In the preferred embodiment, this active matrix display is an emissive organoluminescent display having pixels that are each addressed by individual transistors 24 located on the backside of the rear substrate 20. Numerous methods of creating the pixels have been demonstrated in the art, for example, those outlined by Tang et al in U.S. Pat. Nos. 5,294,869; 5,294,870; 5,276,380; and by Namiki in U.S. Pat. No. 5,302,468; all of which are incorporated herein by reference. The transistors are mounted either in transistor packs or arrays 26 (for example, multiple transistors on a single die) which are attached to the back of the substrate using bump type technology, or individual transistors may be attached at each site using flip chip techniques. Conductor paths 27 formed on the backside of the bottom substrate provide the signal link between the pixel transistor 24 and the display driver or microprocessor (not shown). The bottom substrate forms one-half of the display. Because the display is emissive or reflective, the bottom substrate does not need to be transparent, so a material such as co-fired alumina ceramic may be used in conjunction with copper or tungsten-filled vias 28 to provide the interconnect between the pixels and the transistors. In addition, organic-based printed circuit boards such as epoxy-glass, polyimide-glass, TEFLON®-glass, or liquid crystal polymers may be used. When organic printed circuit boards such as epoxy-glass are used, blind via technology and multi-layered systems are preferred. The pitch of the vias is dependent on the pixel size and the number of pixels on a display. Typically, 5 mil vias with 11 mil spaces would be preferred to provide a 10 mil pixel resolution. The current industry standard of 20 mil pixels requires a less stringent 21 mil pitch. The top side of this bottom substrate is coated with either silver, copper or aluminum (using nichrome or chrome as a glue layer) and selectively imaged to form the desired pixel pattern. Metallization may be applied using a number of techniques but is typically performed with thin film photolithography in the preferred embodiment. Each individual pixel pattern makes separate contact with each of the copper or tungsten filled vias which in turn is connected to the transistor on the backside of the substrate. In other prior art active matrix dot matrix displays, the individual pixels in the array are addressed by a complex circuitry path routed across the substrate surface, which causes significant signal delay and signal loss. Locating the switch next to the pixel eliminates the need for these long runners, and significantly improves addressing speed and reduces signal loss. The ability to connect the switching means to the pixel by a conductive via through the substrate also eliminates the need to use an expensive semiconductive substrate, thus allowing larger, cheaper displays to be made.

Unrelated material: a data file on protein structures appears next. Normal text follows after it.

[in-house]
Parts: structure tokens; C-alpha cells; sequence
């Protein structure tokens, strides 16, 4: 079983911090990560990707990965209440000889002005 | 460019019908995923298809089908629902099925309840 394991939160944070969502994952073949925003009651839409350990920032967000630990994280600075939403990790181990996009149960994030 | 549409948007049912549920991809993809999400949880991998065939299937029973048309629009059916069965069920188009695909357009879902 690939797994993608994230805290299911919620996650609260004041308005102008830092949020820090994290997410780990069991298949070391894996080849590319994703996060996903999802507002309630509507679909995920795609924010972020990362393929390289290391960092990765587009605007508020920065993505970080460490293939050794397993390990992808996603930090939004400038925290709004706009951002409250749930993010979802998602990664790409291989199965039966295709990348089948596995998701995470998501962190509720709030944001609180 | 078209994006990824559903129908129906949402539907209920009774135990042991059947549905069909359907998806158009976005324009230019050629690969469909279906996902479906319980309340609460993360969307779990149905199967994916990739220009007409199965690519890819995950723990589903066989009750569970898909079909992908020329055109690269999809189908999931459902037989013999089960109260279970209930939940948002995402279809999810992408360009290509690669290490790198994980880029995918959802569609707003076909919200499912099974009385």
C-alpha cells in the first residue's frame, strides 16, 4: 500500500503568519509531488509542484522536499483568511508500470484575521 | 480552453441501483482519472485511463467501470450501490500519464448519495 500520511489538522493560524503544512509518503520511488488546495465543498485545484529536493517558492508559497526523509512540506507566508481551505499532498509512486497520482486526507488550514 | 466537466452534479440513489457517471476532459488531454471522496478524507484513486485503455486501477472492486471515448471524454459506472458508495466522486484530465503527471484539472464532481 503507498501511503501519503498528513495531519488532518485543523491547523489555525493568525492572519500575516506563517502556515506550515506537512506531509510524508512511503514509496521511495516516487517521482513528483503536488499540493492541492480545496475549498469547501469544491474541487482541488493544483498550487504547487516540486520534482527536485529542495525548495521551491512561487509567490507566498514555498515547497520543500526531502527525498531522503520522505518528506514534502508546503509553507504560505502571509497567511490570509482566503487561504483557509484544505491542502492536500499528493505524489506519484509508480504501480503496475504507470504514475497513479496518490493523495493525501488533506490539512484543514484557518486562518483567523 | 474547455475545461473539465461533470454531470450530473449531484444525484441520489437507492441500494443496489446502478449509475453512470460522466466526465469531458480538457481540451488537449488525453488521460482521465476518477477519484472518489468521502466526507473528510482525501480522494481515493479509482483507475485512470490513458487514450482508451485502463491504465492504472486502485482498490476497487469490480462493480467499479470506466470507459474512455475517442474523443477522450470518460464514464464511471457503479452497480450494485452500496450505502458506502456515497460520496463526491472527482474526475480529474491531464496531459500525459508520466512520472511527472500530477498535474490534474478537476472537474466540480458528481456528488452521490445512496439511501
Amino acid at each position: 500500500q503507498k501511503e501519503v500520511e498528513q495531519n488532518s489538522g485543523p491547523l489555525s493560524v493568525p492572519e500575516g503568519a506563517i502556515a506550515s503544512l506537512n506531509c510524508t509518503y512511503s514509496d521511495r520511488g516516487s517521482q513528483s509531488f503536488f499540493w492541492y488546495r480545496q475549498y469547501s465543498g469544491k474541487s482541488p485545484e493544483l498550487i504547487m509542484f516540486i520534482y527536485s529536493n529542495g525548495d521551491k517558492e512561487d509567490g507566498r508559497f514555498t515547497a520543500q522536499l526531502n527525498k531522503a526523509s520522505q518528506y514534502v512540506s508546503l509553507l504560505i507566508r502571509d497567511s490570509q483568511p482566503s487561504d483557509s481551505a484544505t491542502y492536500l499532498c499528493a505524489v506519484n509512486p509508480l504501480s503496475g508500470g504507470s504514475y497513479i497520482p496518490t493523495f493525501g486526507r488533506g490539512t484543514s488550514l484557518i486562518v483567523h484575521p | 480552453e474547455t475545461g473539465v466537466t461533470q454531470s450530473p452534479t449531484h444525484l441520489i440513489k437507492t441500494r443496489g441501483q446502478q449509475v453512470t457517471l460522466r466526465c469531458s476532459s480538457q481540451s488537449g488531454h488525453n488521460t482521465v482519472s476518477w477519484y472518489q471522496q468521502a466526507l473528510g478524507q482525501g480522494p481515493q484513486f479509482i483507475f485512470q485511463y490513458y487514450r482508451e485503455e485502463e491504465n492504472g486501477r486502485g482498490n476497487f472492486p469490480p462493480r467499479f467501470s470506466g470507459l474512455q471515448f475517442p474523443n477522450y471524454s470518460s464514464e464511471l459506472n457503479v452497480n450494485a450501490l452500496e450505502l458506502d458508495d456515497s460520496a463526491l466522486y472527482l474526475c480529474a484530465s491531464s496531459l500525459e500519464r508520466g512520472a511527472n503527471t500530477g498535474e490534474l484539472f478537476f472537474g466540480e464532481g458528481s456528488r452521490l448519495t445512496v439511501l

The top substrate 30 is a transparent material (i.e. glass or clear plastic) similar to that typically used in conventional display construction, and coated with a suitable transparent conductive coating such as the well-known indium tin oxide (ITO). The ITO layer is then patterned to form the desired conductive pattern. This pattern typically would be a ground plane 32 that essentially covers the same area that the array of pixels comprises on the bottom substrate, such that when any or all of the pixels are energized, they would create an electrical field with the ground plane. The organoluminescent layer 40 that is sandwiched between the two substrates cam be applied to either the top substrate or to the bottom substrate. In either case, one or more layers of the organoluminescent medium are typically spin coated or vacuum deposited (for example by evaporation) onto the selected substrate. A metal with an appropriate work function (such as lithium or magnesium) is also added to the sandwich. This combination provides the appropriate hole/electron transport through the medium in order to create the emission of light at selected pixels.